Compressive crushing has been proven to be one of the most energy efficient principles for breaking rock particles (Schnert, 1979). In this paper the cone crusher, which utilizes this mechanism, is investigated using the discrete element method (DEM) and industrial scale experiments. The purpose of the work is to develop a virtual simulation environment that can be used to gain fundamental understanding regarding internal processes and operational responses. A virtual crushing platform can not only be used for understanding but also for development of new crushers and for optimisation purposes.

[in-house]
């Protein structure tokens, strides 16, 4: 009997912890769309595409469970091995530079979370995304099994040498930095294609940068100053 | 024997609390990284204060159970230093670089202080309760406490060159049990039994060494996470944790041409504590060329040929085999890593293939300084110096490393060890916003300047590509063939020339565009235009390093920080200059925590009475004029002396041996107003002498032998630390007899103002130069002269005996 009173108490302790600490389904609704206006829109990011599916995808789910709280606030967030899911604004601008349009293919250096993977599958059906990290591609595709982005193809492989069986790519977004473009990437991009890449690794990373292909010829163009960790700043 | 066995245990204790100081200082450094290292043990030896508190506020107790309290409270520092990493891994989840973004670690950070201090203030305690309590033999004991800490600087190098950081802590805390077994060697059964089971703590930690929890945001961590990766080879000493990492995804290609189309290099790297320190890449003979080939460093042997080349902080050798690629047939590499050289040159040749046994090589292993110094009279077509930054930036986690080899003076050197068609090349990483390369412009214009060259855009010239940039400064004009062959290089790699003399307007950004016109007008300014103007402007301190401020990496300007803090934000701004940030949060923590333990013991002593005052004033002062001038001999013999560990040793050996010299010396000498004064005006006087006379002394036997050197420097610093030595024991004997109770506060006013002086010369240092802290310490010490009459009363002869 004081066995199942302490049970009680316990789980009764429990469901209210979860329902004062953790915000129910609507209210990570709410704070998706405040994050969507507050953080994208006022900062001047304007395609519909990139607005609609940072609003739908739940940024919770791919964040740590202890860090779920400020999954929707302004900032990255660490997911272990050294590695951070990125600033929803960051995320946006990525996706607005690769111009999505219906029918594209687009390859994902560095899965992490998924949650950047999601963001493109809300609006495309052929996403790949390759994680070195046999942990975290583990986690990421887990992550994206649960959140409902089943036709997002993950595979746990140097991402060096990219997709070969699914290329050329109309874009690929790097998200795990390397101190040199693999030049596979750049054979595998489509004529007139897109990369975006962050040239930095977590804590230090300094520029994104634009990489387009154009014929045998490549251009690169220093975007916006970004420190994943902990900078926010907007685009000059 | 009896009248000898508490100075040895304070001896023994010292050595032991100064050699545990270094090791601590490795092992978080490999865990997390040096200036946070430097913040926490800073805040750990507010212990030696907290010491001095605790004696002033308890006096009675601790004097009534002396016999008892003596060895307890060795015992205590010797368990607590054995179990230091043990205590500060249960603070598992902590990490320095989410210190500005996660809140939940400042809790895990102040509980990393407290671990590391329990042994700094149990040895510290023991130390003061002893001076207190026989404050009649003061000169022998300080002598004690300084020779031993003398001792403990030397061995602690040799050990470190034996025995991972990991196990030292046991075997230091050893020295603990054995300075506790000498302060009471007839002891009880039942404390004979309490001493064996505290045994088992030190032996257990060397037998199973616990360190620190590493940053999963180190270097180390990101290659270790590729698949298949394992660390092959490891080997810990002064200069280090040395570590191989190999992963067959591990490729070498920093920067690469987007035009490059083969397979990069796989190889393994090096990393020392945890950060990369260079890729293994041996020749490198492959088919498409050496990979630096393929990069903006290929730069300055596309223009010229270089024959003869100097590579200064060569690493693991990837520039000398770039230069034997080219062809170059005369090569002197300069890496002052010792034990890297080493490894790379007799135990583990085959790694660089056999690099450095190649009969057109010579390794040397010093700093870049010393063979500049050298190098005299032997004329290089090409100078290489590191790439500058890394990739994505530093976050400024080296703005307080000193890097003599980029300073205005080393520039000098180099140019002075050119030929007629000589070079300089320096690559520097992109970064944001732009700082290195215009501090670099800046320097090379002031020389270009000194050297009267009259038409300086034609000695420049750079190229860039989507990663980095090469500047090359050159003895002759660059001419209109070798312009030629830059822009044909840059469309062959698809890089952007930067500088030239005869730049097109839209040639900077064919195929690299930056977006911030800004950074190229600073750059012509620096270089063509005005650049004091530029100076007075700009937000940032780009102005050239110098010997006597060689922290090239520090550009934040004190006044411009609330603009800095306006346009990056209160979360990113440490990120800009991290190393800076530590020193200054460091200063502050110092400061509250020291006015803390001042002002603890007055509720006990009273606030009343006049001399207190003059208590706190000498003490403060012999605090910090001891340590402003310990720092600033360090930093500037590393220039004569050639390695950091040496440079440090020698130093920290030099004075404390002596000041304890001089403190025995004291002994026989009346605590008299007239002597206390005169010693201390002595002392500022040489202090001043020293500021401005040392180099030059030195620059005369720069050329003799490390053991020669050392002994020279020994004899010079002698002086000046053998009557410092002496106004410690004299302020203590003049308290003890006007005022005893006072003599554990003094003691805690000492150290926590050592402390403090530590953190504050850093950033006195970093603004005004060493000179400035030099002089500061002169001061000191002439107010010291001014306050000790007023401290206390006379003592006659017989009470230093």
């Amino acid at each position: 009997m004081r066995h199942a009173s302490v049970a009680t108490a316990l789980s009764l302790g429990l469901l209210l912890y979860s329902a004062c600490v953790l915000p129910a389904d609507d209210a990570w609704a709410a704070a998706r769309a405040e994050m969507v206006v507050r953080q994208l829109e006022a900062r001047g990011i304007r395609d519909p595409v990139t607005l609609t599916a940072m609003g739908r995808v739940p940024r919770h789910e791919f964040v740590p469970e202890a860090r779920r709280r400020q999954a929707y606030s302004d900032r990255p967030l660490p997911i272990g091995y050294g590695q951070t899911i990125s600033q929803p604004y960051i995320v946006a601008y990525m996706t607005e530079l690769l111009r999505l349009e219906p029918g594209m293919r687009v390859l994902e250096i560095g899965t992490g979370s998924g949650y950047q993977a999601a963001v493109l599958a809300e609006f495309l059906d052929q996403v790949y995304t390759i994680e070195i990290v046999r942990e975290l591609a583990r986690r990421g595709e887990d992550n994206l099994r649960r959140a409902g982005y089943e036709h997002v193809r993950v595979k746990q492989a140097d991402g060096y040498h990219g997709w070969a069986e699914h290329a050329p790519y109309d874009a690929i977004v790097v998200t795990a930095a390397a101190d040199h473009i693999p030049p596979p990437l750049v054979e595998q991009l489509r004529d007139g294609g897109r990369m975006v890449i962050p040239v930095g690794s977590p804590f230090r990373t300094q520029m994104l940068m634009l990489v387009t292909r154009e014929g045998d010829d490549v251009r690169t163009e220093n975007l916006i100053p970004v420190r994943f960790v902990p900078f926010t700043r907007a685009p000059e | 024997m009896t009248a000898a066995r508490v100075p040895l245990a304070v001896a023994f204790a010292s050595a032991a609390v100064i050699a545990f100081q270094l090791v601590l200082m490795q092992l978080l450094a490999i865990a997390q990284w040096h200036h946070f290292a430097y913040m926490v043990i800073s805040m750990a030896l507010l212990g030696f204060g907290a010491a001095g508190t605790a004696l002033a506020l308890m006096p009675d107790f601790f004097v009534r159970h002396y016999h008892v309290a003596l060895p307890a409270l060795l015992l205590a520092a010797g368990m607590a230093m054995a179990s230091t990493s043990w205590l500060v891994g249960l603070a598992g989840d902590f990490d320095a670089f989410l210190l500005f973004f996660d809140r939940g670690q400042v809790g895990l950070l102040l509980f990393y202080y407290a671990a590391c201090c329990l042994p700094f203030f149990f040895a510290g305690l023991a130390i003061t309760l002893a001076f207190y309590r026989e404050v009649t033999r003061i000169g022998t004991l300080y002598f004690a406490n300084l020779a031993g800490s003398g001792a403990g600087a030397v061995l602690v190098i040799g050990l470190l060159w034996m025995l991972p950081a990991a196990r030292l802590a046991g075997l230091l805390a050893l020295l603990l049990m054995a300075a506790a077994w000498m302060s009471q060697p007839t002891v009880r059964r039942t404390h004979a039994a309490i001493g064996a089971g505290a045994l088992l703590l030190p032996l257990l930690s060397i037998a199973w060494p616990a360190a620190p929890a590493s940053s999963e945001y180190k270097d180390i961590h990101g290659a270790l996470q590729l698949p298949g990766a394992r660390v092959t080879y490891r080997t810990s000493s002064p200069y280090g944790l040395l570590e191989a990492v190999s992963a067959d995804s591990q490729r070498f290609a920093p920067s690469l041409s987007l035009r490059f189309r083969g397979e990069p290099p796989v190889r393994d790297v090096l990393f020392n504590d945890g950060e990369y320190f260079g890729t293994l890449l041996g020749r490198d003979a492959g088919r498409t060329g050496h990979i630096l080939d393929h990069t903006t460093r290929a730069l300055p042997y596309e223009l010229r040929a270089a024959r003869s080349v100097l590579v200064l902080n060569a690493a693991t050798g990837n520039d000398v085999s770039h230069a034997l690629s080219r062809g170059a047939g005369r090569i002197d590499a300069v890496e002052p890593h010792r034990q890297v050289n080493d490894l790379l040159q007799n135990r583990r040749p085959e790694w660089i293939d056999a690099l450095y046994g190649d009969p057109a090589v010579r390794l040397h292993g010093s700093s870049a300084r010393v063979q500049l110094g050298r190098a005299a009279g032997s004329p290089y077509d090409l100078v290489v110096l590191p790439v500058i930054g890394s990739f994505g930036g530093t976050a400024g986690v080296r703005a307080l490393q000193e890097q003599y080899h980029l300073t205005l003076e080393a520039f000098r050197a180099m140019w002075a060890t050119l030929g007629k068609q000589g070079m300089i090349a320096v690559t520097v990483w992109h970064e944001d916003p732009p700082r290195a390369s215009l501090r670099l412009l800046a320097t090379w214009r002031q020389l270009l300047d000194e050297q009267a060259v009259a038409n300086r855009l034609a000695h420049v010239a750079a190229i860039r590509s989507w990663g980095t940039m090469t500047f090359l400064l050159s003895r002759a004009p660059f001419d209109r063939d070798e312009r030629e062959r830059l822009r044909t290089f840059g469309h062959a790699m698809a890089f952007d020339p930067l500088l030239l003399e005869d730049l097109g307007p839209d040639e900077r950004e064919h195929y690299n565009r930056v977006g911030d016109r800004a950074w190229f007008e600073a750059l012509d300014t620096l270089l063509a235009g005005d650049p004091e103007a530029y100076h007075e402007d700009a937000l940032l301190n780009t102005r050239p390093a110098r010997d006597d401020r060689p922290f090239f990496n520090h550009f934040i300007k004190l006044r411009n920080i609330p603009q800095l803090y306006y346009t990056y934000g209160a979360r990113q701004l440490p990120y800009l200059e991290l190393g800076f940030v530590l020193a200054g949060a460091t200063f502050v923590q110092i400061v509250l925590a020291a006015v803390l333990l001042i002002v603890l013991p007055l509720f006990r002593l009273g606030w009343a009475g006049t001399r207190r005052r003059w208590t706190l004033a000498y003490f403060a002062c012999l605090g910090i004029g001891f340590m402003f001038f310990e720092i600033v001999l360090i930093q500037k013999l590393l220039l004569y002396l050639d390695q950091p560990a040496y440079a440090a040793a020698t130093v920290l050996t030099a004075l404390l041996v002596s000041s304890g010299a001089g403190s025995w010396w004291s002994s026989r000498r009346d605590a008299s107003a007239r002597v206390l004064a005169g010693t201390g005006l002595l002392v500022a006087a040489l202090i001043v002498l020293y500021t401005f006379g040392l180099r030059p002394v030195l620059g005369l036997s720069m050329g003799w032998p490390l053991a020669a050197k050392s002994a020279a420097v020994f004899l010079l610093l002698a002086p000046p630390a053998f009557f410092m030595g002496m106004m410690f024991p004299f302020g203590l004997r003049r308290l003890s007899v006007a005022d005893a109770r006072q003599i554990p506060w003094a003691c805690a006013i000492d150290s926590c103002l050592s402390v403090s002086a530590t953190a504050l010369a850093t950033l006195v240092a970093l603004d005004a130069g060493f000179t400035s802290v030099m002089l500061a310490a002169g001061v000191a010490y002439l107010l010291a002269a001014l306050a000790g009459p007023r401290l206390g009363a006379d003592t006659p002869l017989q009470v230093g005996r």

Rock particles are modelled using the bonded particle model (BPM) and laboratory single particle breakage tests have been used for calibration. The industrial scale experiments have been conducted on a Svedala H6000 cone crusher operated as a secondary crushing stage. Two different close side settings have been included in the analysis and a high speed data acquisition system has been developed and used to sample control signals such as pressure and power draw in order to enable detailed comparison with simulation results. The crusher has been simulated as a quarter section with a batch of breakable feed particles large enough to achieve a short moment of steady state operation. Novel methods have been developed to estimate the product particle size distribution using cluster size image analysis. The results show a relatively good correspondence between simulated and experimental data, however further work would be need to identify and target the sources of observed variation and discrepancy between the experiments and simulations.